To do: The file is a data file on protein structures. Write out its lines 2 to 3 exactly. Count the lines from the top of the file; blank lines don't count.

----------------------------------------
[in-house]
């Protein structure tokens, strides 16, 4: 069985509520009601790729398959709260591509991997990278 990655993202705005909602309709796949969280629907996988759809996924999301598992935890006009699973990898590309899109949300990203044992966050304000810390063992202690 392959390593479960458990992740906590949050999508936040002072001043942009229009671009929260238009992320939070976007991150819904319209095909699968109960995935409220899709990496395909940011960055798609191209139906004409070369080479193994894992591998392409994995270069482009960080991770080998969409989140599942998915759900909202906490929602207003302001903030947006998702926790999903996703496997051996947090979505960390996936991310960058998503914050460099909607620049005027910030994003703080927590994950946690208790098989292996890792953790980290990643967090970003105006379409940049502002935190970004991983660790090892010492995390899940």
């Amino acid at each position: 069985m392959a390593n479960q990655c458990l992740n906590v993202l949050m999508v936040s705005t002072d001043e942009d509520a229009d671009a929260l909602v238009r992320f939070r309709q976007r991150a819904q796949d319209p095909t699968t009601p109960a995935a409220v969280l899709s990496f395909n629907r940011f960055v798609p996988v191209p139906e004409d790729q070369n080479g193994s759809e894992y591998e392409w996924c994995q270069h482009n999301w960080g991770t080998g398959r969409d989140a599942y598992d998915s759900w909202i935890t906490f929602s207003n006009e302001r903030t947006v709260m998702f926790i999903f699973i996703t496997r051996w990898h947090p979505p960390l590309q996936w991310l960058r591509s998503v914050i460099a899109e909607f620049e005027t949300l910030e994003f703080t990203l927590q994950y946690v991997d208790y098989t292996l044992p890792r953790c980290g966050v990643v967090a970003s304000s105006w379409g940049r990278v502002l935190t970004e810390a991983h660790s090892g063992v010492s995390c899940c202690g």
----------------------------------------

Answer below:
């Protein structure tokens, strides 16, 4: 069985509520009601790729398959709260591509991997990278 990655993202705005909602309709796949969280629907996988759809996924999301598992935890006009699973990898590309899109949300990203044992966050304000810390063992202690 392959390593479960458990992740906590949050999508936040002072001043942009229009671009929260238009992320939070976007991150819904319209095909699968109960995935409220899709990496395909940011960055798609191209139906004409070369080479193994894992591998392409994995270069482009960080991770080998969409989140599942998915759900909202906490929602207003302001903030947006998702926790999903996703496997051996947090979505960390996936991310960058998503914050460099909607620049005027910030994003703080927590994950946690208790098989292996890792953790980290990643967090970003105006379409940049502002935190970004991983660790090892010492995390899940």
């Amino acid at each position: 069985m392959a390593n479960q990655c458990l992740n906590v993202l949050m999508v936040s705005t002072d001043e942009d509520a229009d671009a929260l909602v238009r992320f939070r309709q976007r991150a819904q796949d319209p095909t699968t009601p109960a995935a409220v969280l899709s990496f395909n629907r940011f960055v798609p996988v191209p139906e004409d790729q070369n080479g193994s759809e894992y591998e392409w996924c994995q270069h482009n999301w960080g991770t080998g398959r969409d989140a599942y598992d998915s759900w909202i935890t906490f929602s207003n006009e302001r903030t947006v709260m998702f926790i999903f699973i996703t496997r051996w990898h947090p979505p960390l590309q996936w991310l960058r591509s998503v914050i460099a899109e909607f620049e005027t949300l910030e994003f703080t990203l927590q994950y946690v991997d208790y098989t292996l044992p890792r953790c980290g966050v990643v967090a970003s304000s105006w379409g940049r990278v502002l935190t970004e810390a991983h660790s090892g063992v010492s995390c899940c202690g």